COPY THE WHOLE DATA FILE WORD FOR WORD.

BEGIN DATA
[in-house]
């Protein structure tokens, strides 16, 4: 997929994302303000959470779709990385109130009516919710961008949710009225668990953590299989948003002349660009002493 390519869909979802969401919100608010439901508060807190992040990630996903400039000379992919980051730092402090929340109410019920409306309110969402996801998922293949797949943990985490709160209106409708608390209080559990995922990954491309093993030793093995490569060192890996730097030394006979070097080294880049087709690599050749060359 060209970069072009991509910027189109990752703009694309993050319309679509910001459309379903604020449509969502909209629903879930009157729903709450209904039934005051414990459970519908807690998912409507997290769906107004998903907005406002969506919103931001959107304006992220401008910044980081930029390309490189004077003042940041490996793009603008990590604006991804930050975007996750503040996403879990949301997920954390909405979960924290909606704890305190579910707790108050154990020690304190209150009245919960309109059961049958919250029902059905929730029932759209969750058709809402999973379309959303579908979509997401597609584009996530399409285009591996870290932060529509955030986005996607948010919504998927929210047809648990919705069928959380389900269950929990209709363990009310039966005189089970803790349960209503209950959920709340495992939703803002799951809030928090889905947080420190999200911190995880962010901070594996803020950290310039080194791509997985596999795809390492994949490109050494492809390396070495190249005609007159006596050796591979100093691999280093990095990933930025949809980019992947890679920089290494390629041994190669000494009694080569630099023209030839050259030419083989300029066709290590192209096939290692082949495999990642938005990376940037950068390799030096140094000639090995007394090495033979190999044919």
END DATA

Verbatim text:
[in-house]
């Protein structure tokens, strides 16, 4: 997929994302303000959470779709990385109130009516919710961008949710009225668990953590299989948003002349660009002493 390519869909979802969401919100608010439901508060807190992040990630996903400039000379992919980051730092402090929340109410019920409306309110969402996801998922293949797949943990985490709160209106409708608390209080559990995922990954491309093993030793093995490569060192890996730097030394006979070097080294880049087709690599050749060359 060209970069072009991509910027189109990752703009694309993050319309679509910001459309379903604020449509969502909209629903879930009157729903709450209904039934005051414990459970519908807690998912409507997290769906107004998903907005406002969506919103931001959107304006992220401008910044980081930029390309490189004077003042940041490996793009603008990590604006991804930050975007996750503040996403879990949301997920954390909405979960924290909606704890305190579910707790108050154990020690304190209150009245919960309109059961049958919250029902059905929730029932759209969750058709809402999973379309959303579908979509997401597609584009996530399409285009591996870290932060529509955030986005996607948010919504998927929210047809648990919705069928959380389900269950929990209709363990009310039966005189089970803790349960209503209950959920709340495992939703803002799951809030928090889905947080420190999200911190995880962010901070594996803020950290310039080194791509997985596999795809390492994949490109050494492809390396070495190249005609007159006596050796591979100093691999280093990095990933930025949809980019992947890679920089290494390629041994190669000494009694080569630099023209030839050259030419083989300029066709290590192209096939290692082949495999990642938005990376940037950068390799030096140094000639090995007394090495033979190999044919």